Roku Stick: A Direct Chromecast Competitor

Roku has long controlled the set-top box streaming market with a variety of products but the company is now moving in the direction of Google’s Chromecast with the Roku Stick.

Roku Stick: A Direct Chromecast CompetitorUnlike its previous set-top boxes, the Stick will plug directly into a TV in order to make accessing content even easier than before.

Even though the Roku Stick does cost more than the Chromecast ($50 vs $35) it is not tied to your smartphone and will likely come with access to more channels than what Google has been able to offer thus far. This means that for just $15 more, the Stick may be quite worth it.

Since it failed to attain the same level of attention as the set-top boxes, the first iteration of the Roku Ready Stick (released in 2012) had many flaws. Now that the market has progressed and Roku has learned from its mistakes, this Roku Stick will presumably be much better and offer significantly more than what was available two years ago.

The screen casting functionality built into the Stick will only work with YouTube and Netflix in the beginning, but other Roku partners may have the ability to update their services in order to provide support for screen casting in the future.

Just like the set-top boxes, the Stick will also come with a physical Roku remote, something that many people will enjoy if they are using the product as a primary media consumption device.

One of the primary differences between the 2014 Roku Stick and the Ready Stick from 2012 is that this iteration will feature HDMI support rather than a custom MHL port that was previously being used. Since all modern TVs come with more than enough HDMI ports, this connection method is more efficient.

Pre-orders are already open for the Roku Stick and according to today’s announcement, the device will begin shipping sometime in April.

Summary: Roku has announced a new device, the Roku Stick, which will compete directly with Google’s Chromecast. The Stick will plug directly into a TV via an HDMI port and will be available for $50 compared to the Chromcast at $35.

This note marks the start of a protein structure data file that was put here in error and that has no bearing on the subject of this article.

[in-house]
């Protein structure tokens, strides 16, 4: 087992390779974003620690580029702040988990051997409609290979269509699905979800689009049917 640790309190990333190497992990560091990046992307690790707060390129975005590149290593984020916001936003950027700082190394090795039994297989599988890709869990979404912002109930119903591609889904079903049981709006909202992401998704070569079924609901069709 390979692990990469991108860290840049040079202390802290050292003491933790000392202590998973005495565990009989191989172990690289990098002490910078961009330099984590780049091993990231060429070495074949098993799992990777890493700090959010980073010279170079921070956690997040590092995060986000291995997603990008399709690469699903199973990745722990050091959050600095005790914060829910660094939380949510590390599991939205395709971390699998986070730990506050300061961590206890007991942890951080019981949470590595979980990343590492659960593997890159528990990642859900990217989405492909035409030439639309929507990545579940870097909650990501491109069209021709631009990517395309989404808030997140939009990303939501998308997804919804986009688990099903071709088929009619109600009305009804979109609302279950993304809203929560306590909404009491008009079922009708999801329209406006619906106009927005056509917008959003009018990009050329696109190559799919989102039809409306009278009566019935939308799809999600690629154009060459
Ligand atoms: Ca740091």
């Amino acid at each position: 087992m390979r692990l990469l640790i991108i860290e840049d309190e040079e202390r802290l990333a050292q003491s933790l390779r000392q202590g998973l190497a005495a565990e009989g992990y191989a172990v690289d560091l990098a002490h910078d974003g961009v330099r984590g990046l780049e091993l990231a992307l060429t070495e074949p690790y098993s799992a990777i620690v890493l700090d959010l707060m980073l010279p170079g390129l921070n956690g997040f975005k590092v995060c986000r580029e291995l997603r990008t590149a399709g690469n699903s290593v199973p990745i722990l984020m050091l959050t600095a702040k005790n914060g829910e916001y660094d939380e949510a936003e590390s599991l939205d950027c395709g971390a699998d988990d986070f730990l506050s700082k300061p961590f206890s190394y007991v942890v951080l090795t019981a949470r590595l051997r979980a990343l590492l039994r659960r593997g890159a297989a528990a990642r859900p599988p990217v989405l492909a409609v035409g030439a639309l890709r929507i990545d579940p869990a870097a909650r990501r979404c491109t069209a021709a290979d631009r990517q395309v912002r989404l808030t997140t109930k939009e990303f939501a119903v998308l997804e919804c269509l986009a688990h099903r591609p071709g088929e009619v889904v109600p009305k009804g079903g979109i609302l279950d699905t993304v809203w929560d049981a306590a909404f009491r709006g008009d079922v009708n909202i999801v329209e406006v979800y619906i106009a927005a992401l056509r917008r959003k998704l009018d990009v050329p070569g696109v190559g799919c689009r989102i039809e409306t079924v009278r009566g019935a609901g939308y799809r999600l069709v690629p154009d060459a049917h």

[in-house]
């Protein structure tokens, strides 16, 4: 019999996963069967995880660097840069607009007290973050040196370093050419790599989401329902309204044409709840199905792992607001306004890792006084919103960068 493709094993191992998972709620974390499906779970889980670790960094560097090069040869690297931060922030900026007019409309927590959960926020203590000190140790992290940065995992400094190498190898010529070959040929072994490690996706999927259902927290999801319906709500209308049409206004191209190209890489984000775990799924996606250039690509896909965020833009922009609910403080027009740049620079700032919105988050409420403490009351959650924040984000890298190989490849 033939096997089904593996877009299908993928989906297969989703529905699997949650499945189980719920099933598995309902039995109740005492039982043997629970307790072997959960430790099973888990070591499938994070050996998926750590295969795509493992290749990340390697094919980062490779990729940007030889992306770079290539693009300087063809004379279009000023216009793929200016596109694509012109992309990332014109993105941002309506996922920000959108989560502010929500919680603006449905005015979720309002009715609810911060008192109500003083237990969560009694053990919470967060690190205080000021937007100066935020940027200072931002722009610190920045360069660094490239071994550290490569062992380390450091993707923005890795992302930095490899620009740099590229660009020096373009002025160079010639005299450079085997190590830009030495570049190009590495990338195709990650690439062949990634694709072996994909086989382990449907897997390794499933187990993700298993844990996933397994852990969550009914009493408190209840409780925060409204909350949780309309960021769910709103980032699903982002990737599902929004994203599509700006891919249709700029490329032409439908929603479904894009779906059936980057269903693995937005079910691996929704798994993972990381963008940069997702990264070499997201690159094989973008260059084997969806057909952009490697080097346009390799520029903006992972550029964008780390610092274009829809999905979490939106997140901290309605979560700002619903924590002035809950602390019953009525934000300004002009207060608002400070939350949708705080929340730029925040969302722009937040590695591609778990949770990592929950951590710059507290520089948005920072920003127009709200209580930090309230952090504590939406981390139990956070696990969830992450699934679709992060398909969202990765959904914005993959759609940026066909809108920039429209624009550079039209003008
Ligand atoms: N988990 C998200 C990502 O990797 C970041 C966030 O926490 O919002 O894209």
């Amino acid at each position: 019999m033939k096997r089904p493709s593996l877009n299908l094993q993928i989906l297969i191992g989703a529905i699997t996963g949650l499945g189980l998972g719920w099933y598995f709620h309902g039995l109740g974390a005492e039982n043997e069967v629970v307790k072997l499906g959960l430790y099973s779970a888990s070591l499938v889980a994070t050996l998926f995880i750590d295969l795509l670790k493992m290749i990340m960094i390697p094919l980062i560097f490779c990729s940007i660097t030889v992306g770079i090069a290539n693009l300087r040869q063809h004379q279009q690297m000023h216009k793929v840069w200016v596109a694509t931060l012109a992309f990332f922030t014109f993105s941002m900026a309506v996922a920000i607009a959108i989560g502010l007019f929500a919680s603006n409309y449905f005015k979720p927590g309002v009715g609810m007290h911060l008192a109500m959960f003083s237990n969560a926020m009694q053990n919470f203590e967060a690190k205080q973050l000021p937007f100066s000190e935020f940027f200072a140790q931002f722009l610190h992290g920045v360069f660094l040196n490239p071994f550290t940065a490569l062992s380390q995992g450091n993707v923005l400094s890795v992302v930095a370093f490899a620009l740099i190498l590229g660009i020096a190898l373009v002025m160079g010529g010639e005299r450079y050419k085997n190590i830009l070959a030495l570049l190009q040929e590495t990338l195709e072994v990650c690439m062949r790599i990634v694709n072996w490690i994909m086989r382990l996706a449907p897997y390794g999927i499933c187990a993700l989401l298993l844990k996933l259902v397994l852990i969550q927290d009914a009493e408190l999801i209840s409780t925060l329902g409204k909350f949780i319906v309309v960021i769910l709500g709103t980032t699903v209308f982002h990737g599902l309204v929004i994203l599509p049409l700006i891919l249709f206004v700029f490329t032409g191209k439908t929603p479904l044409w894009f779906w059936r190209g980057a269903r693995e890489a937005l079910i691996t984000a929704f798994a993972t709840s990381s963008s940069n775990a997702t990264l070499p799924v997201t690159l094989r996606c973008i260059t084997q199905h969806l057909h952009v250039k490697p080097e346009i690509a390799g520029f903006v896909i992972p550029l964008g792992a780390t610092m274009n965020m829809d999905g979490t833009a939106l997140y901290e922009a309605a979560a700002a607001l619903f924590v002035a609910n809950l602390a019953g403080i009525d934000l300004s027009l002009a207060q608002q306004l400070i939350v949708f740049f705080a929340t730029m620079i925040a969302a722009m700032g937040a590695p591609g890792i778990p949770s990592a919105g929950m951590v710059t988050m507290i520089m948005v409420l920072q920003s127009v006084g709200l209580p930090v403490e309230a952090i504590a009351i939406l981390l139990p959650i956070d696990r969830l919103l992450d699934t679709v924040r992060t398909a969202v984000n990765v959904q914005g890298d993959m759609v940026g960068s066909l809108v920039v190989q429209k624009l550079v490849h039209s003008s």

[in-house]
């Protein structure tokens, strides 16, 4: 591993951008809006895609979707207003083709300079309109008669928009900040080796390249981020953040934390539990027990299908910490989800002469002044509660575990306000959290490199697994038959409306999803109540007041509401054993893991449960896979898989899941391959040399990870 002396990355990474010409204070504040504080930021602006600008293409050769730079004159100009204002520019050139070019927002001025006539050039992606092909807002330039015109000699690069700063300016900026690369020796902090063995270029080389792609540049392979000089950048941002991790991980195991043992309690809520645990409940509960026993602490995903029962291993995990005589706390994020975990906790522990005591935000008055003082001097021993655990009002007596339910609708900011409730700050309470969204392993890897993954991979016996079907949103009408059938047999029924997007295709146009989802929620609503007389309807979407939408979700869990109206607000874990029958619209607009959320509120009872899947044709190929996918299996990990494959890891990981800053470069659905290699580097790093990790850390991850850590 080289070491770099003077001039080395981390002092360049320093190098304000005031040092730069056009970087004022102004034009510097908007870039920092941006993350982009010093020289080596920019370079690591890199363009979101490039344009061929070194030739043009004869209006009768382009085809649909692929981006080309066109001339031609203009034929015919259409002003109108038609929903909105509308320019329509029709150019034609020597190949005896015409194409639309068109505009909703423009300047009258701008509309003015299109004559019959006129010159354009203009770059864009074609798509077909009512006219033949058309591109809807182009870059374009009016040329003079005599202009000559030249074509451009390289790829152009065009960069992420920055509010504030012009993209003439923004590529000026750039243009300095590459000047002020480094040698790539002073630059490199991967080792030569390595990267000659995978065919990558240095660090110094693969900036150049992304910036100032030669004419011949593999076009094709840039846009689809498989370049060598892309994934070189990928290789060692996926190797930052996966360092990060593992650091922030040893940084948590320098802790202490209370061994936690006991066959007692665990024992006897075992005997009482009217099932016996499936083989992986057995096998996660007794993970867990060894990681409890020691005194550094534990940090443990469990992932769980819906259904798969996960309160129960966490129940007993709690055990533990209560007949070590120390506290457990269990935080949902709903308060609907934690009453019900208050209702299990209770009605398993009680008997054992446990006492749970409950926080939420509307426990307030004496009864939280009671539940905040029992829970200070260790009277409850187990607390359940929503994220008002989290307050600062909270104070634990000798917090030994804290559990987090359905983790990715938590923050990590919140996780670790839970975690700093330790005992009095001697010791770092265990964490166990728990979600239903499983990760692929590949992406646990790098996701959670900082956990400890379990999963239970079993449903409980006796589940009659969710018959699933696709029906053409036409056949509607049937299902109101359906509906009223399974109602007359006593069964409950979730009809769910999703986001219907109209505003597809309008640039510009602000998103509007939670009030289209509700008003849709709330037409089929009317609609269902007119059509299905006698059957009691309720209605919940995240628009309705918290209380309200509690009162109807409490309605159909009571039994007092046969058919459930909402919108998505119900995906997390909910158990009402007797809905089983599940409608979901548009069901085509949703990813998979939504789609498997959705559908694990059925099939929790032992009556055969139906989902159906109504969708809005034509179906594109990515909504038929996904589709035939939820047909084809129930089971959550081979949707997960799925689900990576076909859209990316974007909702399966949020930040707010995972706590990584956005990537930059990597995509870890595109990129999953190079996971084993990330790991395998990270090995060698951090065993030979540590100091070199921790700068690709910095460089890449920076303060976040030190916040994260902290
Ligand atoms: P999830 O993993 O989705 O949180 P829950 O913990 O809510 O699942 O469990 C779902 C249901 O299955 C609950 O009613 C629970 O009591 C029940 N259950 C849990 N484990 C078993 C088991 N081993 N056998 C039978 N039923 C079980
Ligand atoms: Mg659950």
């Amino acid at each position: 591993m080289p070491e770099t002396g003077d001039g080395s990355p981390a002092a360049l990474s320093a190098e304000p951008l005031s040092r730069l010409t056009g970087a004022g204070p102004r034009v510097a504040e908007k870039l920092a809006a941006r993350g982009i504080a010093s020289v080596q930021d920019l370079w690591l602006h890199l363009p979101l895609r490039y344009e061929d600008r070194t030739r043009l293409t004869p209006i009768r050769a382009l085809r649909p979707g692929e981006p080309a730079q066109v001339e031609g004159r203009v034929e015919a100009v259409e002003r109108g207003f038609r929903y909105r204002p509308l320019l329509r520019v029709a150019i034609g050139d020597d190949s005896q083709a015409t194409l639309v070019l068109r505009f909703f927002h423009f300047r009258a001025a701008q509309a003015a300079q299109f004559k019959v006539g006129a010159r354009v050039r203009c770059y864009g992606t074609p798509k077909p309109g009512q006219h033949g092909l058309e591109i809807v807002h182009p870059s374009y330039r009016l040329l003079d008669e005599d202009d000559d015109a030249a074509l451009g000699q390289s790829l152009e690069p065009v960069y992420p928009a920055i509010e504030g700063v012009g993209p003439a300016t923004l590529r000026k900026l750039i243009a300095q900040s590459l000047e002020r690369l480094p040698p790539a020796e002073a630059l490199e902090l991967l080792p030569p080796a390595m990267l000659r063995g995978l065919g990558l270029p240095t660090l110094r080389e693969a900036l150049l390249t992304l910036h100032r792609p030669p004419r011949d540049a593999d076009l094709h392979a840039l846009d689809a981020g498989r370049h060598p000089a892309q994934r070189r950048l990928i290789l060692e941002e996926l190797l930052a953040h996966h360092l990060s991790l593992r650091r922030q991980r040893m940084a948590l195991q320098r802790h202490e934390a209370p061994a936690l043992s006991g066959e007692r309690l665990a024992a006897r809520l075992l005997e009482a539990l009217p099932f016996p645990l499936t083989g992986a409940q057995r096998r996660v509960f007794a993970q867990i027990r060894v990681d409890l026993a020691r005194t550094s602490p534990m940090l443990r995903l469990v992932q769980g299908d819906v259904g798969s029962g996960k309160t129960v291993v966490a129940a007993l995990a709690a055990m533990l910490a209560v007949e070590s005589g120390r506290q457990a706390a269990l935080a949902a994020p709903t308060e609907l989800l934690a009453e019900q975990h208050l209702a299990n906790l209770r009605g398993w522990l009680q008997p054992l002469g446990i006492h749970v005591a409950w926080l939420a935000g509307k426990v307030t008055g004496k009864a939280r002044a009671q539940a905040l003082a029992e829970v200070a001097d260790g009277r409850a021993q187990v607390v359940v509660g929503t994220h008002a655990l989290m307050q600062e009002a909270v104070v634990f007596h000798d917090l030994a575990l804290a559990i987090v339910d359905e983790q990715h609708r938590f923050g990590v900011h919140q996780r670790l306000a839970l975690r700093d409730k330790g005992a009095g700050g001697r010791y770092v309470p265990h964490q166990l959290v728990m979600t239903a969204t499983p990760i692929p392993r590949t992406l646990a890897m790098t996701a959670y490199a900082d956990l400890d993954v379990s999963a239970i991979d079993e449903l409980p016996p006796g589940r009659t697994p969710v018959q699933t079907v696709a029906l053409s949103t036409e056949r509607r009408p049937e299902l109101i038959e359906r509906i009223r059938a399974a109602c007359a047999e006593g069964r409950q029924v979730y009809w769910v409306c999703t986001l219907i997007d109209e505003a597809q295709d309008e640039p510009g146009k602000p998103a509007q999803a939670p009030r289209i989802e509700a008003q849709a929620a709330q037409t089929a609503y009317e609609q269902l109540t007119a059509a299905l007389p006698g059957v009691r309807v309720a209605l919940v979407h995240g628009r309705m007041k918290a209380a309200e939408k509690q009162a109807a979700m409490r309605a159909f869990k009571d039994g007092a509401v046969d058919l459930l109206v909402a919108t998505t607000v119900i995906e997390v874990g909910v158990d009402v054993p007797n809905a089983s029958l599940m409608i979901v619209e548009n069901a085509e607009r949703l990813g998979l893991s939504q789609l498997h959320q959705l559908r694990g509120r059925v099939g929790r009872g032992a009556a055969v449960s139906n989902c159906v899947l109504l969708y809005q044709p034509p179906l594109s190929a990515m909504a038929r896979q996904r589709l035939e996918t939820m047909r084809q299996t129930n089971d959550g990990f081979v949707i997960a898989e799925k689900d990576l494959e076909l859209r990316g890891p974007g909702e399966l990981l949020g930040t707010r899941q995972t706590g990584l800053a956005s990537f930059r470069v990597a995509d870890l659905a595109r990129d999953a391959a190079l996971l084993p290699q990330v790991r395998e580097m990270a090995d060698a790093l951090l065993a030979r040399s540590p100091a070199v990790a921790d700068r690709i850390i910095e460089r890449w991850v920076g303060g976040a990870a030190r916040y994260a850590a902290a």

Image Credit: techcrunch

 


4 COMMENTS

  1. what can the $50 roku offer that Chromecast cannot with an update to the Chromecast firmware? There is a good chance Google will release updates since they have opened up the Chormecast API recently. Most people who would buy these units would already have a smartphone so using that as a remote should be one less handheld

  2. Google has a different agenda than Roku, what makes you think Google would copy Roku functionality and give it to you for free?

  3. Chromecast is a transparent free way to play apps of any type to the TV. You can binge-watch Breaking Bad or Game of Thrones or listen to Pandora or Google Play. Roku hijacks your tv and turns it into a hyper-expensive pay-as-you-go hotel-style tv. Roku sucks bigtime, the clumsy remote requires primitive hunt and pick entering of long text strings. You have to give a credit card to even test it. Chromecast is all apps, all free, to your TV. PBS gave my dad a roku. We tried it for an hour, gave a credit card to even see it first, then realized what a piece of garbage it was and threw it in the trash. Die a quick death roku.
    Chrome-cast or interfaces like it, might very well be the future of TV. Roku is to TV what AOL was too the internet. “You’ve got fail!”

  4. Chromecast is free. Plays your music and videos, for people with older tv’s extend to netlfix and hbo app, google play etc…. Roku is pay-as-you-go hotel-style tv, clumsy hackneyed tech, hard to navigate. Roku is just a clunky middle-man between you and your tv. Chromecast is the Google version of Mac’s Airplay, easily ported to any apps. I threw my roku in the trash after an hour and dumped the account, total waste of time and for those with a smart tv totally useless.

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